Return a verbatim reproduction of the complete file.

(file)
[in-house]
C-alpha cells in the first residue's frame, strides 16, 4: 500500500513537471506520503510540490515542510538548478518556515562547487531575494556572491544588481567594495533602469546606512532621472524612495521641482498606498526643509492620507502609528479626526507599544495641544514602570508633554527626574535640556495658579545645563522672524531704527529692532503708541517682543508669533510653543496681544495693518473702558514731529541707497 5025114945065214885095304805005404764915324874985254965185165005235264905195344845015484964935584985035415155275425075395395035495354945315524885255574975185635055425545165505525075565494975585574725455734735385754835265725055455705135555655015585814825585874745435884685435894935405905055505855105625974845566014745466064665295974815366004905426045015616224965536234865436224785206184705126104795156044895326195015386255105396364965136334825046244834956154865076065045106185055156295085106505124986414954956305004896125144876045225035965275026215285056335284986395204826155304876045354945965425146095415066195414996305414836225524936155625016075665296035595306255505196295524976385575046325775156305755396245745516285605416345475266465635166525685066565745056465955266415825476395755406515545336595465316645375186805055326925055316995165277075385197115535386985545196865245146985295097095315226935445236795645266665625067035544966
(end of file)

[in-house]
C-alpha cells in the first residue's frame, strides 16, 4: 500500500513537471506520503510540490515542510538548478518556515562547487531575494556572491544588481567594495533602469546606512532621472524612495521641482498606498526643509492620507502609528479626526507599544495641544514602570508633554527626574535640556495658579545645563522672524531704527529692532503708541517682543508669533510653543496681544495693518473702558514731529541707497 5025114945065214885095304805005404764915324874985254965185165005235264905195344845015484964935584985035415155275425075395395035495354945315524885255574975185635055425545165505525075565494975585574725455734735385754835265725055455705135555655015585814825585874745435884685435894935405905055505855105625974845566014745466064665295974815366004905426045015616224965536234865436224785206184705126104795156044895326195015386255105396364965136334825046244834956154865076065045106185055156295085106505124986414954956305004896125144876045225035965275026215285056335284986395204826155304876045354945965425146095415066195414996305414836225524936155625016075665296035595306255505196295524976385575046325775156305755396245745516285605416345475266465635166525685066565745056465955266415825476395755406515545336595465316645375186805055326925055316995165277075385197115535386985545196865245146985295097095315226935445236795645266665625067035544966